If you include accessibility in your WordPress builds, you’ll deliver better products that stand out in the marketplace and will be able to attract more or better clients.

Who Buys Accessibility

Understanding your target audience is crucial when selling accessibility in website projects. Clients who prioritize inclusivity, user experience, and compliance with accessibility laws are more likely to invest in website projects with accessibility in the budget.

Examples of industries that require accessibility include:

  • Higher education (colleges and universities)
  • Government (federal, state, county, city)
  • Large healthcare facilities (hospitals, medical groups, insurance companies)

These organizations often have stringent accessibility requirements due to legal obligations and a commitment to serving the general public. They typically do not consider a website proposal that doesn’t include accessibility.

Large businesses in finance and e-commerce and many large nonprofits also recognize the value of reaching a wider demographic and are willing to invest in accessibility.

Smaller businesses with a strong brand image and a commitment to social responsibility may be open to investing in accessibility as well.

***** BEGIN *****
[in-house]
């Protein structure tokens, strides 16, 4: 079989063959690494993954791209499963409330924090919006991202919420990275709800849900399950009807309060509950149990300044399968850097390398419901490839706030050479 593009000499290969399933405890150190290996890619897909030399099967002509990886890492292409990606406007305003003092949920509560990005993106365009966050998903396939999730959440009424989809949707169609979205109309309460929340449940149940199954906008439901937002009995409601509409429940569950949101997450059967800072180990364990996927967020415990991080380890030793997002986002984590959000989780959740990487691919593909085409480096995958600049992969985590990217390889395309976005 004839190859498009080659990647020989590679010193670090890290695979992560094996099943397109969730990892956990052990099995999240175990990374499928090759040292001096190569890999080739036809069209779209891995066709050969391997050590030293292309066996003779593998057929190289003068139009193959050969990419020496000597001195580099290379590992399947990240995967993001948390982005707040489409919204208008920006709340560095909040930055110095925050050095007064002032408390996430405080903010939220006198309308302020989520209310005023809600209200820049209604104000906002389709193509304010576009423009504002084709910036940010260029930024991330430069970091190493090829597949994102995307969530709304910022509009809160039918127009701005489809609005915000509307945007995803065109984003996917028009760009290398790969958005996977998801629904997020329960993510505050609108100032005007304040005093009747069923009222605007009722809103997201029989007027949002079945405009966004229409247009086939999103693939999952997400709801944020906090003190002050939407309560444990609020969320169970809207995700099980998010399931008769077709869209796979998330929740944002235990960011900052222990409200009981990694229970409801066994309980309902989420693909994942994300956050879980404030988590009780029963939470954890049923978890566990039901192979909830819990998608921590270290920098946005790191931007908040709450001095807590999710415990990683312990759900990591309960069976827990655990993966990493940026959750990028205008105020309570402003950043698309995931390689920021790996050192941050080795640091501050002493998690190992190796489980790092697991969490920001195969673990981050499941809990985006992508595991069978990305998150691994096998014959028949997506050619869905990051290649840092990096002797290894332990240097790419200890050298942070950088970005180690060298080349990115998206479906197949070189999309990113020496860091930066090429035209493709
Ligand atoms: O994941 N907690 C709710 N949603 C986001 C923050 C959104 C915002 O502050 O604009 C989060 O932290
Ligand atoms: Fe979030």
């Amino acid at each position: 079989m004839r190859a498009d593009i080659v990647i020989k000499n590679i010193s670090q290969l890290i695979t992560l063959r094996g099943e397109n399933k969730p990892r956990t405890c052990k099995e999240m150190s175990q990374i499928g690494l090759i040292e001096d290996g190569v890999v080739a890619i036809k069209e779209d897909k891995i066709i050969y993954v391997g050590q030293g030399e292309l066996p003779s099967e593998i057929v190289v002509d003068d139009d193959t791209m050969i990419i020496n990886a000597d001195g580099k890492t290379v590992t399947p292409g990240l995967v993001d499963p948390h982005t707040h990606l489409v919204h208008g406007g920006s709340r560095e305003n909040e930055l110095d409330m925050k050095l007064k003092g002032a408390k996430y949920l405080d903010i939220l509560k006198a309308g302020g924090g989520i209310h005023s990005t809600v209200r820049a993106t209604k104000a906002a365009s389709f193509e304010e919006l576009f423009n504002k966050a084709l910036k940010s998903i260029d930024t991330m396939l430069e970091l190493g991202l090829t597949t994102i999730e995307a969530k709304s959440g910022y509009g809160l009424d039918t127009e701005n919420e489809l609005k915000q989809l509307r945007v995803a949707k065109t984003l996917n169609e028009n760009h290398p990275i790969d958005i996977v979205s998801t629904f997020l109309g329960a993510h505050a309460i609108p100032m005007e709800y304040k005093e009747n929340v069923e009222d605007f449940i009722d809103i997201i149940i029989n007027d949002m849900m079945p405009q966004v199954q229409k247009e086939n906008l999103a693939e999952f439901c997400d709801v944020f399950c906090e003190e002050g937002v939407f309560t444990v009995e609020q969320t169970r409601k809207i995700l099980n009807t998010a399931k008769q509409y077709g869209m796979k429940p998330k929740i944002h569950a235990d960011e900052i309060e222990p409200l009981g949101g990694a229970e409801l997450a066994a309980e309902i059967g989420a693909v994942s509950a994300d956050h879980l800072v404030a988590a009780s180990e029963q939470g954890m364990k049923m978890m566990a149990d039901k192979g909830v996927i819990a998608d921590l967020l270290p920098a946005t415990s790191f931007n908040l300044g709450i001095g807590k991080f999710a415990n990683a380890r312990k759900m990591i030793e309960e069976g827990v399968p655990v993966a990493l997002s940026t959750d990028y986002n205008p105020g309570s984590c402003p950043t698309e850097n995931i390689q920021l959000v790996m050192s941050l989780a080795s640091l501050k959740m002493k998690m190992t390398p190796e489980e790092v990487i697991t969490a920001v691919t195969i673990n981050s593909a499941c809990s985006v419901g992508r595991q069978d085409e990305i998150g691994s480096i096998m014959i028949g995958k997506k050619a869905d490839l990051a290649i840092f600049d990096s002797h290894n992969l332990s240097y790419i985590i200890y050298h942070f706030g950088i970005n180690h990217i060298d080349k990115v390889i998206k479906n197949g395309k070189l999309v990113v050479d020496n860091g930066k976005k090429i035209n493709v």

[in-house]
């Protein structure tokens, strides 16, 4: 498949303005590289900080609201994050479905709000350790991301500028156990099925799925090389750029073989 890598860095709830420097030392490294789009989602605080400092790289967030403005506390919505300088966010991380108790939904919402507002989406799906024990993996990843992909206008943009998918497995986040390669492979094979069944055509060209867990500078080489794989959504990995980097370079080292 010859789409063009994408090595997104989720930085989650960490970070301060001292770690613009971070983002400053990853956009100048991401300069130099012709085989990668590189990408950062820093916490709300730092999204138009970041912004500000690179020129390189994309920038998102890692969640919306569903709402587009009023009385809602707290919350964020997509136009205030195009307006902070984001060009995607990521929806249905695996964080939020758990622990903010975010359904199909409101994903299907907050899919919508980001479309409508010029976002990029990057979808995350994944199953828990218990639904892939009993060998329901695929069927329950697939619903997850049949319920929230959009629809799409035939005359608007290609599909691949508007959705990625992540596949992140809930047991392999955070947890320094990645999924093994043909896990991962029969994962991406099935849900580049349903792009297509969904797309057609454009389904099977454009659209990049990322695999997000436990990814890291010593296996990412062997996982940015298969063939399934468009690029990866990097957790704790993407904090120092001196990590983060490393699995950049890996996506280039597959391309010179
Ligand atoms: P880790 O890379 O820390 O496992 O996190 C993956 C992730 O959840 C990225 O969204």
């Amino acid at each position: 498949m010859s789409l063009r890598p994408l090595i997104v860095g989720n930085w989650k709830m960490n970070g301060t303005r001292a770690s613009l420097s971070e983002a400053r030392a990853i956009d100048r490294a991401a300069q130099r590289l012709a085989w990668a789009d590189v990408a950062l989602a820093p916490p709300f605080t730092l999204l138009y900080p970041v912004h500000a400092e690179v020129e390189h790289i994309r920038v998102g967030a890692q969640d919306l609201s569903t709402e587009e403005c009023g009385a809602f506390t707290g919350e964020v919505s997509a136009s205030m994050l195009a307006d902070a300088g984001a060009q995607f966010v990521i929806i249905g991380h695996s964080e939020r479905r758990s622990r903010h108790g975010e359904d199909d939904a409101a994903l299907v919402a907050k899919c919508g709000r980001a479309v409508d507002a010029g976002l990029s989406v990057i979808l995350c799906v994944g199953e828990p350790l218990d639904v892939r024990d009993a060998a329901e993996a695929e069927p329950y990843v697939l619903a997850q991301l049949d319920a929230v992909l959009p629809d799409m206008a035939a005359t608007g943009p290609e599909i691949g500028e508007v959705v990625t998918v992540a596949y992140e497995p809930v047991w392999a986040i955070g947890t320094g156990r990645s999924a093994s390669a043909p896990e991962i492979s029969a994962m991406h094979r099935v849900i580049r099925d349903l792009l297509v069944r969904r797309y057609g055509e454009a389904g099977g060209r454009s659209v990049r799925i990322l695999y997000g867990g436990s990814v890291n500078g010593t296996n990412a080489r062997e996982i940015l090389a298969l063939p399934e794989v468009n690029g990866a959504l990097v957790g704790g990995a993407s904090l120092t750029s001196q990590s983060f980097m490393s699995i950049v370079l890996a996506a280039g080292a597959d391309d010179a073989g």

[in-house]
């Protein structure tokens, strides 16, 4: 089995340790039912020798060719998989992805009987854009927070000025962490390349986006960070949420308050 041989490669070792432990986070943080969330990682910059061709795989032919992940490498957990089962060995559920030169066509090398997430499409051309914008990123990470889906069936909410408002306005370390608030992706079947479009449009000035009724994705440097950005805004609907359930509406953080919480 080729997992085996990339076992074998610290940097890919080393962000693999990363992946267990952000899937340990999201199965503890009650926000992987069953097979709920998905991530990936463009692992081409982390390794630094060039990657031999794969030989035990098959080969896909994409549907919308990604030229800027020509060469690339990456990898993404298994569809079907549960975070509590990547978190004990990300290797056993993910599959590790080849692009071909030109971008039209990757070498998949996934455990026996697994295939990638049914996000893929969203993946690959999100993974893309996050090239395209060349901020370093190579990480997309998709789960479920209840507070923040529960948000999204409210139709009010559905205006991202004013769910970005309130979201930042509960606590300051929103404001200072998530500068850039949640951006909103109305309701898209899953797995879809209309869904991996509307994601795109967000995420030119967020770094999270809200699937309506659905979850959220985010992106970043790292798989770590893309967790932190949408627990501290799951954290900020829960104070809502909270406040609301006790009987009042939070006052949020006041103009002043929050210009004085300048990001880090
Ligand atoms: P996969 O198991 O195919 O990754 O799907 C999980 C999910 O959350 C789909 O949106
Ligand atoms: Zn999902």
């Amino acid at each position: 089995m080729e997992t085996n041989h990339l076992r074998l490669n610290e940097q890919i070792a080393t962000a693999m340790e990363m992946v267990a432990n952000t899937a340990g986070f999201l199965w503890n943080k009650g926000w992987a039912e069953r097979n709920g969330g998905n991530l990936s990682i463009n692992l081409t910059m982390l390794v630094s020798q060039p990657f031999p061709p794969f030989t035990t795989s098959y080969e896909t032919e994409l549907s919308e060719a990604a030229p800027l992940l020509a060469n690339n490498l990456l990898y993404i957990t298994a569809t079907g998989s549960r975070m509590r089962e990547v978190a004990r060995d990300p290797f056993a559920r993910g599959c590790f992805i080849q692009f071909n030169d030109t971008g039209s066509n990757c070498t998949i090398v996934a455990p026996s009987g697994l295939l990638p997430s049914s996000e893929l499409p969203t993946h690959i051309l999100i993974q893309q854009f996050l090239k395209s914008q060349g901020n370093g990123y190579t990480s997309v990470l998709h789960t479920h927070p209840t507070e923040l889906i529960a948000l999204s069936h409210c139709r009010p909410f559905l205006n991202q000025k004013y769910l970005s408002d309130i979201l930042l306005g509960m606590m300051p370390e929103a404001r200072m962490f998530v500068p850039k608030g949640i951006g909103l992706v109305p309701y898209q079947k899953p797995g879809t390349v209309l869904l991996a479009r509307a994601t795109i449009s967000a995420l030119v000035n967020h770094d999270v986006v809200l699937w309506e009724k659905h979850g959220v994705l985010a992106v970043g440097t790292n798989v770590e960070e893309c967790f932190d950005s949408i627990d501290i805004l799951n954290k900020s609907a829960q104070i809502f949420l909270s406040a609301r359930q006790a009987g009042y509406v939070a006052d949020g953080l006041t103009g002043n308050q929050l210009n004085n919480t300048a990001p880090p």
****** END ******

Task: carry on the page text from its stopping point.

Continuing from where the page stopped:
Making Your Agency Standout

The best way to attract larger clients and higher-budget projects is to establish yourself or your agency as an authority in a specific niche. If you become well-known for building websites for one particular type of organization and create a solid content marketing strategy, you’ll have more leads coming in than you can handle. As your lead volume increases, it’s easier to raise project prices, going from $3k to $13k to $30k+ website builds.

You can also make your agency stand out by discussing accessibility early and often. If a prospect talks to multiple agencies and you’re the only one who talks about accessibility, they’ll take note.